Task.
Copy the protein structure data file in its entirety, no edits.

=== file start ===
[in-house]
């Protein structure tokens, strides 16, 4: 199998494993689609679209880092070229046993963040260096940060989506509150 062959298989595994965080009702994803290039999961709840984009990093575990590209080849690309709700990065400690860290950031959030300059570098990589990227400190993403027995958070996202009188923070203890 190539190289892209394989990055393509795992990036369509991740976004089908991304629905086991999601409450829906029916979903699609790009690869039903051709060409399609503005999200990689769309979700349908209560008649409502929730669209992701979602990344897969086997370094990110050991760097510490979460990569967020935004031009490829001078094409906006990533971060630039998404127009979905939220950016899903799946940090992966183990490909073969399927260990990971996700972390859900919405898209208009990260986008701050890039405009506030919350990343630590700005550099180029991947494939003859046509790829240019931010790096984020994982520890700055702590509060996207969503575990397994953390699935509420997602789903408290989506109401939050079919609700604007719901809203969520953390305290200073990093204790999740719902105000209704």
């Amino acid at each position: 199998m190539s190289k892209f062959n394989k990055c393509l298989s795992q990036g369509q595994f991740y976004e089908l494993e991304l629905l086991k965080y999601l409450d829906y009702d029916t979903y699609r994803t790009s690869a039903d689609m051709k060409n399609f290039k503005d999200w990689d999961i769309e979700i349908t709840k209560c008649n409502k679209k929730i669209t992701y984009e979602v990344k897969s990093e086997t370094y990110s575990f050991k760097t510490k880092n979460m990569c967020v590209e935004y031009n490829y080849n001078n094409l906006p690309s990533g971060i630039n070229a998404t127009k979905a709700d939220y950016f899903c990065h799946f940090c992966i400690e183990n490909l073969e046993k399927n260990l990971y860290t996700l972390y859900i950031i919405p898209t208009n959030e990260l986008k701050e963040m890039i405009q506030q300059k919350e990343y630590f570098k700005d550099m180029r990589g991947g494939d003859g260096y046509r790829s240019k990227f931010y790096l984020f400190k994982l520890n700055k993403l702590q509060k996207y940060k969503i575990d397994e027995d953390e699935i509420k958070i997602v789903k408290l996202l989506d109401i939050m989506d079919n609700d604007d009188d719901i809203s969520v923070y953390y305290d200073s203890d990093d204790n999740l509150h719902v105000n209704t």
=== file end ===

[in-house]
């Protein structure tokens, strides 16, 4: 199998494993689609679209880092070229046993963040260096940060989506509150 062959298989595994965080009702994803290039999961709840984009990093575990590209080849690309709700990065400690860290950031959030300059570098990589990227400190993403027995958070996202009188923070203890 190539190289892209394989990055393509795992990036369509991740976004089908991304629905086991999601409450829906029916979903699609790009690869039903051709060409399609503005999200990689769309979700349908209560008649409502929730669209992701979602990344897969086997370094990110050991760097510490979460990569967020935004031009490829001078094409906006990533971060630039998404127009979905939220950016899903799946940090992966183990490909073969399927260990990971996700972390859900919405898209208009990260986008701050890039405009506030919350990343630590700005550099180029991947494939003859046509790829240019931010790096984020994982520890700055702590509060996207969503575990397994953390699935509420997602789903408290989506109401939050079919609700604007719901809203969520953390305290200073990093204790999740719902105000209704």
């Amino acid at each position: 199998m190539s190289k892209f062959n394989k990055c393509l298989s795992q990036g369509q595994f991740y976004e089908l494993e991304l629905l086991k965080y999601l409450d829906y009702d029916t979903y699609r994803t790009s690869a039903d689609m051709k060409n399609f290039k503005d999200w990689d999961i769309e979700i349908t709840k209560c008649n409502k679209k929730i669209t992701y984009e979602v990344k897969s990093e086997t370094y990110s575990f050991k760097t510490k880092n979460m990569c967020v590209e935004y031009n490829y080849n001078n094409l906006p690309s990533g971060i630039n070229a998404t127009k979905a709700d939220y950016f899903c990065h799946f940090c992966i400690e183990n490909l073969e046993k399927n260990l990971y860290t996700l972390y859900i950031i919405p898209t208009n959030e990260l986008k701050e963040m890039i405009q506030q300059k919350e990343y630590f570098k700005d550099m180029r990589g991947g494939d003859g260096y046509r790829s240019k990227f931010y790096l984020f400190k994982l520890n700055k993403l702590q509060k996207y940060k969503i575990d397994e027995d953390e699935i509420k958070i997602v789903k408290l996202l989506d109401i939050m989506d079919n609700d604007d009188d719901i809203s969520v923070y953390y305290d200073s203890d990093d204790n999740l509150h719902v105000n209704t």